OHS Canada Magazine

Alberta politician angry after COVID-19 protesters leave gallows, noose at her house

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November 3, 2021
By The Canadian Press

Health & Safety alberta COVID-19 leadership threats


By Dean Bennett

EDMONTON — An Alberta member of the legislature says she is outraged after COVID-19 protesters came to her house on the weekend and hung up a noose.

Tracy Allard calls the threats and intimidation inexcusable and says her private life and her family are out of bounds to protesters.

“It was really disturbing,” Allard said at the legislature Tuesday.

“The most disturbing piece for me was at the end of it they left a noose — and that is a clear act of aggression and utterly unacceptable.”


Allard, a United Conservative backbencher for Grande Prairie, said she was travelling to Edmonton on Sunday afternoon when she got a call about a large crowd in front of her house.

She said doorbell cam footage later revealed it was about 30 people.

Allard said the protesters left behind a crude wooden gallows, with a noose, and the words “No to masks. End the gov’t. Hang ’em all.”

She posted a picture of it on her Facebook page.

RCMP confirmed they were called to investigate the large gathering in front of Allard’s home around 3 p.m. Sunday.

Const. Lindsay Ralph said officers attended the protest and saw the gallows and noose attached upright to a fence.

“They did see that stick with the noose on the end. It was attached to a fence located near the property,” Ralph said in an interview.

“Officers did speak to the people in attendance and explained to them that (it) should be removed, and they did take it down.”

She said no charges were laid, but Allard said she is looking to see if the police will investigate further.

This was not the first time an Alberta politician has faced public backlash for rules tied to the COVID-19 pandemic response.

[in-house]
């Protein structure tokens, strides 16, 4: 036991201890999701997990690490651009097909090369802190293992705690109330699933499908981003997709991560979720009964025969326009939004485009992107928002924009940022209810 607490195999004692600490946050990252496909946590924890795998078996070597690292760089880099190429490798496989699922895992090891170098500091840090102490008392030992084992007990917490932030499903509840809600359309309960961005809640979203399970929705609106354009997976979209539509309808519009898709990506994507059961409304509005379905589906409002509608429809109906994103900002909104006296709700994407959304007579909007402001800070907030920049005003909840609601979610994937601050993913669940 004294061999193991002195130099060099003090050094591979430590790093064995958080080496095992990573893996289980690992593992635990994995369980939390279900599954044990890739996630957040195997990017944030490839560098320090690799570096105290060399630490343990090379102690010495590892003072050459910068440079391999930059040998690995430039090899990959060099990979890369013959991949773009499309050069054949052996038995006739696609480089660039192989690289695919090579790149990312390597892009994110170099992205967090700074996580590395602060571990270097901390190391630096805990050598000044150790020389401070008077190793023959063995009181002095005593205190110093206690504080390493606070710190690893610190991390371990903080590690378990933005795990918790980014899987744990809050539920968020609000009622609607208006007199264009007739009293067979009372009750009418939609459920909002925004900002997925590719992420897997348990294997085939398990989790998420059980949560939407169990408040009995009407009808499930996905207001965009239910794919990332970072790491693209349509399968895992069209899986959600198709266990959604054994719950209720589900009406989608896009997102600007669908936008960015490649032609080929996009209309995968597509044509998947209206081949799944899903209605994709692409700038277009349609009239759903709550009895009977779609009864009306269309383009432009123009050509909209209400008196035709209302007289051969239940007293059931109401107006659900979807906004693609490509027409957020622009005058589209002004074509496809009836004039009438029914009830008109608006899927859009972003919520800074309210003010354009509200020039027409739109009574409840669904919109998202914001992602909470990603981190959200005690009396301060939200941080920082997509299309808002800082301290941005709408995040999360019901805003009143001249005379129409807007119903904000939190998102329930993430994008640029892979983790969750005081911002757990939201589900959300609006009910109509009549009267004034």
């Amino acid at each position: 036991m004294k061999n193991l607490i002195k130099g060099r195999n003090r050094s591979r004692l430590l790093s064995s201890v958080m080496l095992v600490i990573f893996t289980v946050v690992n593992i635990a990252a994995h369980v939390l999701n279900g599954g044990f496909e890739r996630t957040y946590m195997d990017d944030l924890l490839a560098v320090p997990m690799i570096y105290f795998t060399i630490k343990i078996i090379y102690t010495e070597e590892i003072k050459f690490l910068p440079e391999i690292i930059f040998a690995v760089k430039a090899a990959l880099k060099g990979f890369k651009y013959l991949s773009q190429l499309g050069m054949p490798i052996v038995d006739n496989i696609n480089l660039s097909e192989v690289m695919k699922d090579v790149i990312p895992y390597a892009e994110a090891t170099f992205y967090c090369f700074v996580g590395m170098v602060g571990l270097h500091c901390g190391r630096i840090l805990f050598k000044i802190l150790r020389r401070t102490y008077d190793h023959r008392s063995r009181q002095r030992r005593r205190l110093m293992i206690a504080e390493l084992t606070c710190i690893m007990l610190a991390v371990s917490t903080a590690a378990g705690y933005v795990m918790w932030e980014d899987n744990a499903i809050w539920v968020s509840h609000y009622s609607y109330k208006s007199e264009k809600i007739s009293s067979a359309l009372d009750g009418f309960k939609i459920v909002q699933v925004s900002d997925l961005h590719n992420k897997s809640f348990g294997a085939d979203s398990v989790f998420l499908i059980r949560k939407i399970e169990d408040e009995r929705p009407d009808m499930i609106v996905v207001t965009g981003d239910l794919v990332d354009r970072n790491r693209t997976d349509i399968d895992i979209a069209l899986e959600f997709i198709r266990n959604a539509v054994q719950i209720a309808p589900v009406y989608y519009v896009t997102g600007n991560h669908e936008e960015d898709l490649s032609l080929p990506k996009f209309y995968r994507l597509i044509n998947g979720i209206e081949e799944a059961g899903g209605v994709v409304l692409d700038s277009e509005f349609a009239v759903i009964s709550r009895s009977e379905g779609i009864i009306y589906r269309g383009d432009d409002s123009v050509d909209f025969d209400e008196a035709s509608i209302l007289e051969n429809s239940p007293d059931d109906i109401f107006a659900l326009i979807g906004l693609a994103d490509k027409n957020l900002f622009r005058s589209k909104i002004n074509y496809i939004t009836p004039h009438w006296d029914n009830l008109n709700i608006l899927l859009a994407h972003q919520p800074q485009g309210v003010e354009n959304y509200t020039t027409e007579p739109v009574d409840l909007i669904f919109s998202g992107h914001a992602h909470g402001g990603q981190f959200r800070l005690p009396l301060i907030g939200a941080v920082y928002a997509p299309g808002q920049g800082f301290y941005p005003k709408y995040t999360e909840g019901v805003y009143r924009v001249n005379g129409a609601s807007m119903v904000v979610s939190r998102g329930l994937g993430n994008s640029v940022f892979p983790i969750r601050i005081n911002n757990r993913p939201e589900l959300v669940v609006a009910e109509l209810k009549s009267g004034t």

Last summer, then- health minister Tyler Shandro and his family were publicly harassed at a Canada Day event by protesters upset by COVID-19 public health restrictions.

Premier Jason Kenney’s government has faced criticism from Albertans, including some of his rural caucus members, for previous health restrictions, mask rules and more recently for a form of vaccine passport that severely curtails customer capacity for non-participating businesses.

Allard has previously urged people to get vaccinated but said she respects the right to choose. She has called for more COVID-19 testing and more hospital surge capacity to fight the coronavirus.

In the spring, she was among a number of UCP backbenchers who signed a public letter criticizing a return to previous health restrictions.

“I believe that I have the reputation for listening, for understanding instead of listening to be right or make somebody else wrong. I’m open to different perspectives,” she said.

“This particular group (of protesters) wants — I’m not sure exactly what they want. Freedom is the word I keep hearing, although I don’t know who they are, so I can’t even have a conversation with them.”

Allard made headlines at the start of the year when she resigned as municipal affairs minister after it was revealed she took a Christmas vacation to Hawaii.

She was among a number of United Conservative legislature members and staff to take holiday trips to hot spots despite Kenney’s government urging Albertans to stay home to reduce the spread of COVID-19.

Allard choked up as she told reporters, “2021 has been a very rough year for my family.

“As a woman in politics, I think it’s been really challenging to see how cruel people can be,” she said. “I’m thinking of my daughter, who has faced significant backlash as the daughter of a politician, and that should not be the case.

“I apologize for getting so emotional, but I think it’s important.”


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